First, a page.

• Hit the beach (going to the beach with a sandpit in your backyard)
  • Going to the movies (movie night in your backyard)

So what do we focus on for our marketing practices now?

Some level of fear is good for advertisers, but I’m sick of it.

There are plenty of current world problems that deserve our attention, but what if your business message could provide a break from that, if only for a moment? A moment’s peace where customer anxiety washes away.

It’s officially summer 2020, but a very strange one at that.

  • Large social gatherings have halted (for the most part).
  • Some restaurants have opened, but with a strict set of guidelines.
  • Tensions run high, and ideals are split on several social issues.
  • Protests are ongoing.

You find yourself asking, is it okay to see friends and family again – go on a vacation – get a haircut – smile?

I don’t know about you, but the current state of our world can sometimes feel overwhelmingly purgatorial, like we are all waiting for a drastic change that never quite comes.

While world changes may be happening slower than we’d like – we all need a break. A chance to clear our heads. And businesses, agencies, and marketers need to take note of this.

Let me explain.

How can you shift your marketing message?      

I’m a guy who didn’t pay the extra two dollars a month to get rid of Hulu ads, because I always want to know how advertising and their subsequent marketing messages have shifted. Video content, whether it’s a television ad or internet ad, is an expedient way to gauge the current tone of advertising in 2020. This is not to say that other forms of advertising aren’t equally, if not more important; print marketing, various forms of digital marketing, email marketing, direct mail marketing, social media marketing, gorilla marketing, word of mouth – take your pick.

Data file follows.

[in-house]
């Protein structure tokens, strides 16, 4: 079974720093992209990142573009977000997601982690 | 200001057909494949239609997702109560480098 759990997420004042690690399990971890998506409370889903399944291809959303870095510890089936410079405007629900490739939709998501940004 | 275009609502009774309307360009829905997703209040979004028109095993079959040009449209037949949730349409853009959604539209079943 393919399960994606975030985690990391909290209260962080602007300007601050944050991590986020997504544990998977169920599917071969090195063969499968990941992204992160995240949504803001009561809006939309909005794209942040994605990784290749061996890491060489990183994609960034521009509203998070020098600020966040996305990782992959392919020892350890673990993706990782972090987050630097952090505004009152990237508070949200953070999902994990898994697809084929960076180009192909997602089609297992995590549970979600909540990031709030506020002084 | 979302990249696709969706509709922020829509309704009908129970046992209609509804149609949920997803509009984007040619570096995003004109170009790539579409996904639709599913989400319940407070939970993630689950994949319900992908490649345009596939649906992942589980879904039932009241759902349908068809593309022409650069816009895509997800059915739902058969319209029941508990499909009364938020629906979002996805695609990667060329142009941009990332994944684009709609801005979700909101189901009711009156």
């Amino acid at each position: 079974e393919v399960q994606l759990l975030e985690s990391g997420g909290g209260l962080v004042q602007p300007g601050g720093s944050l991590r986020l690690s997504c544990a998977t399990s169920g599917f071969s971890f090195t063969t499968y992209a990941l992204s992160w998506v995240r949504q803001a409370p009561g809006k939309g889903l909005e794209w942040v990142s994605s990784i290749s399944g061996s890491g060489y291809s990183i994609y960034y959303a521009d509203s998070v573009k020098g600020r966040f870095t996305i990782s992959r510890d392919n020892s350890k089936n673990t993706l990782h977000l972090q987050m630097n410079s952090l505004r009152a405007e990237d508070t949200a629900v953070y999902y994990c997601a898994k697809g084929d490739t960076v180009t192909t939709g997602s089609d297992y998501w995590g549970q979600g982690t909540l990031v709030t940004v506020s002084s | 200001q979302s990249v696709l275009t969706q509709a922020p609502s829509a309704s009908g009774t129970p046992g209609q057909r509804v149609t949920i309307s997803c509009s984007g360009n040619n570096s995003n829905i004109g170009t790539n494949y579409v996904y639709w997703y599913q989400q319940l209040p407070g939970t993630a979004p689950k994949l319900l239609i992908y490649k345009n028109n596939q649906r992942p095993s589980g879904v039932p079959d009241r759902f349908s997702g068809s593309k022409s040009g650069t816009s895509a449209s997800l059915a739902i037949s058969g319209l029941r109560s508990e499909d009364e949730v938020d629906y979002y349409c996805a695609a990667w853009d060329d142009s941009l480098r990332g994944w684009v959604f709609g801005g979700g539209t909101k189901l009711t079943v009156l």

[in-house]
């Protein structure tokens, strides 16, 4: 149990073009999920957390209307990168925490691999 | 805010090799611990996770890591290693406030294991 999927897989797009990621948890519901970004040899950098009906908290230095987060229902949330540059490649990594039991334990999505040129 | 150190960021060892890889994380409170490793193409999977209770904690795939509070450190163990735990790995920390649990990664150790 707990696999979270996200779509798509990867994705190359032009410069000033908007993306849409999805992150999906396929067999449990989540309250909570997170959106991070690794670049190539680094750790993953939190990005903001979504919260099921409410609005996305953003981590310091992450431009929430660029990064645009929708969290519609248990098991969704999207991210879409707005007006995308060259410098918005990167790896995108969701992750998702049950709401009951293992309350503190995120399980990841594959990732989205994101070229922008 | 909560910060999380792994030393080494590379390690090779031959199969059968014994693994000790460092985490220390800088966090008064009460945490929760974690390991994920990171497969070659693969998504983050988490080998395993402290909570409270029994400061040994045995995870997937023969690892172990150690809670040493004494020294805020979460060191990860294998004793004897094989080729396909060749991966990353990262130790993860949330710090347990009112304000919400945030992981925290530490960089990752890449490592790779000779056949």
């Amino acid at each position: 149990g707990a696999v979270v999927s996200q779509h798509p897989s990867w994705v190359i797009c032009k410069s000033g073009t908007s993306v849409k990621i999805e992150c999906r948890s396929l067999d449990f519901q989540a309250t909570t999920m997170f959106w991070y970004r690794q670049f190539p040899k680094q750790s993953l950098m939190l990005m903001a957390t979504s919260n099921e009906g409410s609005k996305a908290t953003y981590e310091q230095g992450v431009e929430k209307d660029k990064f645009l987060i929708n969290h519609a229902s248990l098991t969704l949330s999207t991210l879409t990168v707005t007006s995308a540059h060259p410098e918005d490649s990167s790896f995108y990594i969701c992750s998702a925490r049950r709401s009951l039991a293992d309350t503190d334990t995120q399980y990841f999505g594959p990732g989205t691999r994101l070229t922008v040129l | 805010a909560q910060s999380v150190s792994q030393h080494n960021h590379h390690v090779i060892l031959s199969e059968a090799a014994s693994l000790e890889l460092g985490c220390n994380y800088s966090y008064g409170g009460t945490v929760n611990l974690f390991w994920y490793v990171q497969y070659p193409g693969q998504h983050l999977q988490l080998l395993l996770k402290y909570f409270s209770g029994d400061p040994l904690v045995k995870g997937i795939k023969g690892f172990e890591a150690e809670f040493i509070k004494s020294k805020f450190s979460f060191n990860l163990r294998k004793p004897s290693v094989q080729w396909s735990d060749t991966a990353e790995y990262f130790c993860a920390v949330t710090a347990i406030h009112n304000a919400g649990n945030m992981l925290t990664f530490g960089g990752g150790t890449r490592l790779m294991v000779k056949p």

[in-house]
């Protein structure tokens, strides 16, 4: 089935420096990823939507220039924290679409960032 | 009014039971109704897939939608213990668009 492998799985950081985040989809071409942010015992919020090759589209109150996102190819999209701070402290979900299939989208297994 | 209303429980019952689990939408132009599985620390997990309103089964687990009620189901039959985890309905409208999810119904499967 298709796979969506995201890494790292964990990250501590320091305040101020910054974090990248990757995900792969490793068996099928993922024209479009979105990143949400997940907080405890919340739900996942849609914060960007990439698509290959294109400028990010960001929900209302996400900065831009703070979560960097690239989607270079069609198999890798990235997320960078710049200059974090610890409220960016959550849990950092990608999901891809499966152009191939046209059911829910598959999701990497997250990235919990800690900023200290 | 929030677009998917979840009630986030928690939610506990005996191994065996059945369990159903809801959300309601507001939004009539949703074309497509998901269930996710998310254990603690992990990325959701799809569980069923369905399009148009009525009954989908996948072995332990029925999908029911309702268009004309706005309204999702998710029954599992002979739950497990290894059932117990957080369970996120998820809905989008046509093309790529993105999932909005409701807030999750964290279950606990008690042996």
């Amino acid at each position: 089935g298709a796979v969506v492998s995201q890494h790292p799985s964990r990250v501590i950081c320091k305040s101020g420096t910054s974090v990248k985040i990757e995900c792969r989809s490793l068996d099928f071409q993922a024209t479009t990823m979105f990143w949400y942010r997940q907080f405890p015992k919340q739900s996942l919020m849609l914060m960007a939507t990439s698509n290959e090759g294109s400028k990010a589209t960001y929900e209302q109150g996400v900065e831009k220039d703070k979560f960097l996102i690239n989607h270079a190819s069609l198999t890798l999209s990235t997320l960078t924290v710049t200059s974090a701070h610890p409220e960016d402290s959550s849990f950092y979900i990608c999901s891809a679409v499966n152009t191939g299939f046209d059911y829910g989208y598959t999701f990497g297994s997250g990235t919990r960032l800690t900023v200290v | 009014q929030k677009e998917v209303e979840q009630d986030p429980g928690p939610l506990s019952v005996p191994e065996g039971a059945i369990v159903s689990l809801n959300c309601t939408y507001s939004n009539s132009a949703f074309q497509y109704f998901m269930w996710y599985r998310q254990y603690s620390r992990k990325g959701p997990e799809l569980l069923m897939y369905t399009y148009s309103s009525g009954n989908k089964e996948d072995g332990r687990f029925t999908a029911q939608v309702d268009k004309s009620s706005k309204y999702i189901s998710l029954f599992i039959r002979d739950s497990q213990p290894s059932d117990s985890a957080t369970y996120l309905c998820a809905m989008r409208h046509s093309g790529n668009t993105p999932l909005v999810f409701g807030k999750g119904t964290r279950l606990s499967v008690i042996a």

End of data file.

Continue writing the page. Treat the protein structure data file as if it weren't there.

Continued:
When the global pandemic hit us full-force, examples like this Facebook ad resonated strongly:

Then there were more than we could count.

Microsoft Sam did a mashup of coronavirus marketing that became a cliché all its own.

Recently, some companies have shifted the tone of their brand messages to social issues, like #BlackLivesMatter. In support of “justice, equality, and human rights,” Nickelodeon went off the air for eight minutes and 46 seconds, a tribute to George Floyd and the amount of time it took to lose his life.